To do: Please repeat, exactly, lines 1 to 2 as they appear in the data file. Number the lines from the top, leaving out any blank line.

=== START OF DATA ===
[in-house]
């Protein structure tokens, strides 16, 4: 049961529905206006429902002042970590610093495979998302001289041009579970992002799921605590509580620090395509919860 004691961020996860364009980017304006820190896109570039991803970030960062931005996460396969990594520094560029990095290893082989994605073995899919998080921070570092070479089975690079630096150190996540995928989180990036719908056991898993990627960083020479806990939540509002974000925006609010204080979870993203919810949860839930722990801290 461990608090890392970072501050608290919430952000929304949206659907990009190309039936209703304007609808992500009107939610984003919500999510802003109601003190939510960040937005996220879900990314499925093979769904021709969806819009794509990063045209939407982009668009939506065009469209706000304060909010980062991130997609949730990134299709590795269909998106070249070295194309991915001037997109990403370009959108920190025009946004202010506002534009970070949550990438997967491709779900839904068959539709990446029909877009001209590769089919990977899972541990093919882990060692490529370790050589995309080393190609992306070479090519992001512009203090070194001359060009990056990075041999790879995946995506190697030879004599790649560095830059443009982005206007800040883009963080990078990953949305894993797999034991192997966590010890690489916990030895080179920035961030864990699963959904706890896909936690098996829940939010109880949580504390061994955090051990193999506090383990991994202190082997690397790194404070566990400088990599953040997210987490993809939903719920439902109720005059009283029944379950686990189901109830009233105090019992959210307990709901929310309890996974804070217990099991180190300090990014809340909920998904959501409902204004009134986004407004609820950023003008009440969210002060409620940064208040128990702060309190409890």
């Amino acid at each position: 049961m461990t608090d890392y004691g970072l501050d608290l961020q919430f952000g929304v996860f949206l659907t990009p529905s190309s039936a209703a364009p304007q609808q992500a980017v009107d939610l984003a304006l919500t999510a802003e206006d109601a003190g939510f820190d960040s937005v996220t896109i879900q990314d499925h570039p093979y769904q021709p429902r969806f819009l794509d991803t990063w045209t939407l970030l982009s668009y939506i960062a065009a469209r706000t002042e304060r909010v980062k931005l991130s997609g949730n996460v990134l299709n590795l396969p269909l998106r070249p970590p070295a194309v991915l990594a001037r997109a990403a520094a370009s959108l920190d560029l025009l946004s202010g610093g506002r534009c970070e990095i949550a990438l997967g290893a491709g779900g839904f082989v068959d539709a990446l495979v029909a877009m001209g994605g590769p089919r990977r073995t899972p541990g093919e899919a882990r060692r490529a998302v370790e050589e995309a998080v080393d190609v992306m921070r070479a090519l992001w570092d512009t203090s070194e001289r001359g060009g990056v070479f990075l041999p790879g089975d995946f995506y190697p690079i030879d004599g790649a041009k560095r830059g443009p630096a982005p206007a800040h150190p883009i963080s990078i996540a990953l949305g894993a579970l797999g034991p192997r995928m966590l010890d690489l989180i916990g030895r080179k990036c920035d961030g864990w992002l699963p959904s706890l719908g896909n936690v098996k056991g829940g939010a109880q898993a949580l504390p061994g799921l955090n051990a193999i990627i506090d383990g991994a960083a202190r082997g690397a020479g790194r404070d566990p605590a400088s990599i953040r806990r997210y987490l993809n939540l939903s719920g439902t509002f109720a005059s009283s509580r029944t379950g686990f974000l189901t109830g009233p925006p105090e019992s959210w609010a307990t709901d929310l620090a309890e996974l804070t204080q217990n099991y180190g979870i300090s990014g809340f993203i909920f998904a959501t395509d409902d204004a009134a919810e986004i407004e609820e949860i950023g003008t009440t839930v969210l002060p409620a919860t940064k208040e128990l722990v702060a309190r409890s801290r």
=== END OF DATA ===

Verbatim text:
[in-house]
């Protein structure tokens, strides 16, 4: 049961529905206006429902002042970590610093495979998302001289041009579970992002799921605590509580620090395509919860 004691961020996860364009980017304006820190896109570039991803970030960062931005996460396969990594520094560029990095290893082989994605073995899919998080921070570092070479089975690079630096150190996540995928989180990036719908056991898993990627960083020479806990939540509002974000925006609010204080979870993203919810949860839930722990801290 461990608090890392970072501050608290919430952000929304949206659907990009190309039936209703304007609808992500009107939610984003919500999510802003109601003190939510960040937005996220879900990314499925093979769904021709969806819009794509990063045209939407982009668009939506065009469209706000304060909010980062991130997609949730990134299709590795269909998106070249070295194309991915001037997109990403370009959108920190025009946004202010506002534009970070949550990438997967491709779900839904068959539709990446029909877009001209590769089919990977899972541990093919882990060692490529370790050589995309080393190609992306070479090519992001512009203090070194001359060009990056990075041999790879995946995506190697030879004599790649560095830059443009982005206007800040883009963080990078990953949305894993797999034991192997966590010890690489916990030895080179920035961030864990699963959904706890896909936690098996829940939010109880949580504390061994955090051990193999506090383990991994202190082997690397790194404070566990400088990599953040997210987490993809939903719920439902109720005059009283029944379950686990189901109830009233105090019992959210307990709901929310309890996974804070217990099991180190300090990014809340909920998904959501409902204004009134986004407004609820950023003008009440969210002060409620940064208040128990702060309190409890």